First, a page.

Significantly, within the last two years, Smart Waiver has nearly tripled the number of customers in the client database.

Profiting From In-House Tool & Die

Originally, Nashville Armory outsourced its gunsmith services. However, in the last two years, that service has been moved completely in-house.

“One of our long-term employees was interested in gunsmithing. He enrolled in a technical program and came back to us as a gunsmith. He spent the last year working with our retiring gunsmith, and then we moved the operation completely in-house. This included an expansion into a full machine shop,” said Sanders.

The shop now has an exceptionally busy repair backlog just with its own rental firearms maintenance. “Our rentals have driven this expansion. With the constant need to service our full-autos and primary customers, this department has quickly become a profit center. The other obvious benefit is the increase in sales of our used firearms. We can now comfortably purchase used guns and guarantee their performance for our customers. It has become a profit game-changer,” he said.

Moving Beyond Conventional Advertising

Nashville Armory - Land Cruiser

In the last three years, advertising for this range has transitioned from traditional television, radio and print to a social media, event marketing and billboard advertising plan.

“It seemed like our classic ‘old school’ advertising wasn’t producing results. We made a move into Facebook with a closed group. When we posted an image of a Vietnam-era Colt 1911, along with a one-line description asking folks to come in and take a look, it sold the next day,” Sanders said.

He and his team found it astounding that by listing an in-demand used gun, it would sell within a few hours.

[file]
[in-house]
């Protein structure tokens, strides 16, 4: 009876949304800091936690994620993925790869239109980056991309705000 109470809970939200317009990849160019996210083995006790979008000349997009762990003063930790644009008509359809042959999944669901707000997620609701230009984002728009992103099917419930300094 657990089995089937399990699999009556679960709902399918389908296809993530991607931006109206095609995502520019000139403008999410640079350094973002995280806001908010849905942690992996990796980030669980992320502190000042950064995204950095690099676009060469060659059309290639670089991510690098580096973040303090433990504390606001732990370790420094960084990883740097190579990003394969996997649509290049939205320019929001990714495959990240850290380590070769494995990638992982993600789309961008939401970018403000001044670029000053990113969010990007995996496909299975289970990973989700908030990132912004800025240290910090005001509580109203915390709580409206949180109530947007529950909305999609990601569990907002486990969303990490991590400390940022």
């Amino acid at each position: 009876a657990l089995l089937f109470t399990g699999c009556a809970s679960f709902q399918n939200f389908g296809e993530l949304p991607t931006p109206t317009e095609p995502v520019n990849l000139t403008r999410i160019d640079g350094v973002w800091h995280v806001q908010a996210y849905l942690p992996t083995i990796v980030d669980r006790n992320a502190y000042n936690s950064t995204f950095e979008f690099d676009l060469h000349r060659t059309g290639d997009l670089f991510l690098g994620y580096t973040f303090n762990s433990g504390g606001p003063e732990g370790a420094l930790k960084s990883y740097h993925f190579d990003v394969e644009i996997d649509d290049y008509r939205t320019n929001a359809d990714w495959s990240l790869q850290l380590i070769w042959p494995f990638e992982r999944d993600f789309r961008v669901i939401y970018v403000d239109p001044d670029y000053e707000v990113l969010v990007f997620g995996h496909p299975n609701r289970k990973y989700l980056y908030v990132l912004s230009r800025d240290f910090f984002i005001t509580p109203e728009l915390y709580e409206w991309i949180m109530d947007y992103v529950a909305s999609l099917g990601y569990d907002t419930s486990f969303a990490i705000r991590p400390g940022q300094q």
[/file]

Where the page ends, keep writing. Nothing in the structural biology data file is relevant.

“The listing would post without any detailed description. The next day we had three calls, and someone would come in early and purchase the handgun,” said Sanders.

In addition to social media, Sanders found towing an electronic billboard around downtown Nashville makes a significant effect on the bottom line.

“When we tow our billboard, inviting shooters to our range, behind a truck in some of the busier tourist areas in Nashville, we see the impact the same day,” he said.

These alternative marketing opportunities have become so important that Nashville Armory has hired a full-time social media person and an event marketing salesperson.

Data-Based Decisions Equal Growth

Nashville is a competitive shooting marketplace, but Sanders acknowledged there’s room for growth.

“Although strategic planning is the foundation, we have to be nimble enough to adapt to evolutionary change. In many ways, it’s adapt or die. By making adjustments based on solid data, we have continued to propel our company to greater efficiencies and improved profits,” said Sanders.

NSSF’s “Behind the Firing Line” column works to accomplish two things. First, it recognizes ranges that have met the stringent requirements necessary to achieve NSSF’s Five-Star rating for excellence. Second, it works to explain how these ranges met specific criteria within the Star-Rating Range Program, so that other ranges working to make the grade can discover ideas and guidance for their improvement. For more information on NSSF’s Star-Rating Range Program, visit

You may also be interested in: Behind the Firing Line: Poway Weapons & Gear Range